Talk to Gen Z. They’re the experts of Gen Z.

“To engage younger audiences in science journalism, news organizations have to talk to them to see what sparks their curiosity.”

As a Black woman who is a scientist, science communicator, and STEM education advocate I’m often curious about why these things are separate. My goal is to be more inclusive, learn from younger audiences. and make science more accessible. As a science news Civic Science Fellow, I use science journalism to engage younger audiences in science. This means talking to real teens, getting their honest feedback, and co-designing with them.

Communicating science to the public, especially younger audiences, takes time and outreach.

For my project, I define younger audiences as teens ages 11 to 17. I picked this group, not the older members of Gen Z, because teens are often left out of the equation.

Learning from teens is not an easy task. It means being intentional with our efforts: Analyzing our competitors, doing outreach, and talking to teens and organizations and groups that include teens, especially those who are from underrepresented marginalized groups.

I’m often the FOD (first only different), a term coined by Shonda Rhimes. I want teens of today to understand that they are welcome in the world of science and news. As teens they are the experts of teens, and we value their input.

A big part of making science accessible using science journalism involves co-design and collaborating with teens, organizations, and groups. We compensate the teens who participate in focus groups for their time. By giving teens a voice to share their opinions, we learn what excites them and what they need. If we do it well, science journalism can become part of their regular routines.

The IBM Business Institute of Business Value found that 44% of Gen Z would want to contribute their ideas for product design and 43% said they would participate in a product review. The focus group serves as a method of co-design, but it does not stop there. How will this data and information be reported? Does it make sense for us and the audience? Are the resulting report and news media product accessible? Will the news media product be something that they will engage in and share with others?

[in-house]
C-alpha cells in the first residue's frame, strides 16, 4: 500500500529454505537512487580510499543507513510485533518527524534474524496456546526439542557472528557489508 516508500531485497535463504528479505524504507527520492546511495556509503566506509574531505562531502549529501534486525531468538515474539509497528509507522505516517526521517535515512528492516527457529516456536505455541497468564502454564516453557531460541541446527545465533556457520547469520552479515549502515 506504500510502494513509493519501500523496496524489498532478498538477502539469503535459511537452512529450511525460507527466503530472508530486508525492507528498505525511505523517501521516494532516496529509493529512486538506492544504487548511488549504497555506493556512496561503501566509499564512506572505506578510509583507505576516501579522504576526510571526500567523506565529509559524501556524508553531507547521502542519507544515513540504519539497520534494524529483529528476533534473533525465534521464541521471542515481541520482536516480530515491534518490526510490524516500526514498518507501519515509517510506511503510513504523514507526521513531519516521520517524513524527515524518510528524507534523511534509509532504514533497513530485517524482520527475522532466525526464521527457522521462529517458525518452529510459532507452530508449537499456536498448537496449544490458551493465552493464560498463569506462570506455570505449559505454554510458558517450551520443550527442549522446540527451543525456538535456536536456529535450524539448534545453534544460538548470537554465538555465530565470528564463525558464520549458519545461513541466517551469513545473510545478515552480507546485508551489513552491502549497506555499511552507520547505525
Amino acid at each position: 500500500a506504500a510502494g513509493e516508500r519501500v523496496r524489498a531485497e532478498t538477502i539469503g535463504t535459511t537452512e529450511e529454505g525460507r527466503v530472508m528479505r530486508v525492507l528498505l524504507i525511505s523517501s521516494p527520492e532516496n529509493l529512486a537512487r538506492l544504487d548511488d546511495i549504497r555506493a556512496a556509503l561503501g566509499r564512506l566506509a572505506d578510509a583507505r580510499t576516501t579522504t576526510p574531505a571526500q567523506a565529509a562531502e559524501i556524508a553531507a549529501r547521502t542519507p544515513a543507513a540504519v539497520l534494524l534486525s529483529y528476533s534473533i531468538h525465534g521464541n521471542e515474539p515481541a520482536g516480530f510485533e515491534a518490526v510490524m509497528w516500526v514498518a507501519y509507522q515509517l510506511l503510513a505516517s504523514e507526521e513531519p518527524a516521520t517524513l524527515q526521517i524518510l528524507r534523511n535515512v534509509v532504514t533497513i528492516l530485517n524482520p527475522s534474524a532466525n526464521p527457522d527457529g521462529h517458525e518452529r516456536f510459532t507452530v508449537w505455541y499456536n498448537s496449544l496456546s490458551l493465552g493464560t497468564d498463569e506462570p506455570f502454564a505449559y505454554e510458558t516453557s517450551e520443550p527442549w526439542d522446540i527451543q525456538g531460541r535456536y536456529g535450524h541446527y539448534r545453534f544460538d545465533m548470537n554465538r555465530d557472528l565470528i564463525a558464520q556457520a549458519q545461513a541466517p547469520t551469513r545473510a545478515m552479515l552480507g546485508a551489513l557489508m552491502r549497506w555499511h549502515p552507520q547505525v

Yes, the process takes longer, but it is necessary to engage younger audiences in science journalism. Representation matters.

Martina Efeyini is a Science News Civic Science fellow.

As a Black woman who is a scientist, science communicator, and STEM education advocate I’m often curious about why these things are separate. My goal is to be more inclusive, learn from younger audiences. and make science more accessible. As a science news Civic Science Fellow, I use science journalism to engage younger audiences in science. This means talking to real teens, getting their honest feedback, and co-designing with them.

Communicating science to the public, especially younger audiences, takes time and outreach.

For my project, I define younger audiences as teens ages 11 to 17. I picked this group, not the older members of Gen Z, because teens are often left out of the equation.

Learning from teens is not an easy task. It means being intentional with our efforts: Analyzing our competitors, doing outreach, and talking to teens and organizations and groups that include teens, especially those who are from underrepresented marginalized groups.

I’m often the FOD (first only different), a term coined by Shonda Rhimes. I want teens of today to understand that they are welcome in the world of science and news. As teens they are the experts of teens, and we value their input.

A big part of making science accessible using science journalism involves co-design and collaborating with teens, organizations, and groups. We compensate the teens who participate in focus groups for their time. By giving teens a voice to share their opinions, we learn what excites them and what they need. If we do it well, science journalism can become part of their regular routines.

The IBM Business Institute of Business Value found that 44% of Gen Z would want to contribute their ideas for product design and 43% said they would participate in a product review. The focus group serves as a method of co-design, but it does not stop there. How will this data and information be reported? Does it make sense for us and the audience? Are the resulting report and news media product accessible? Will the news media product be something that they will engage in and share with others?

Yes, the process takes longer, but it is necessary to engage younger audiences in science journalism. Representation matters.

Martina Efeyini is a Science News Civic Science fellow.

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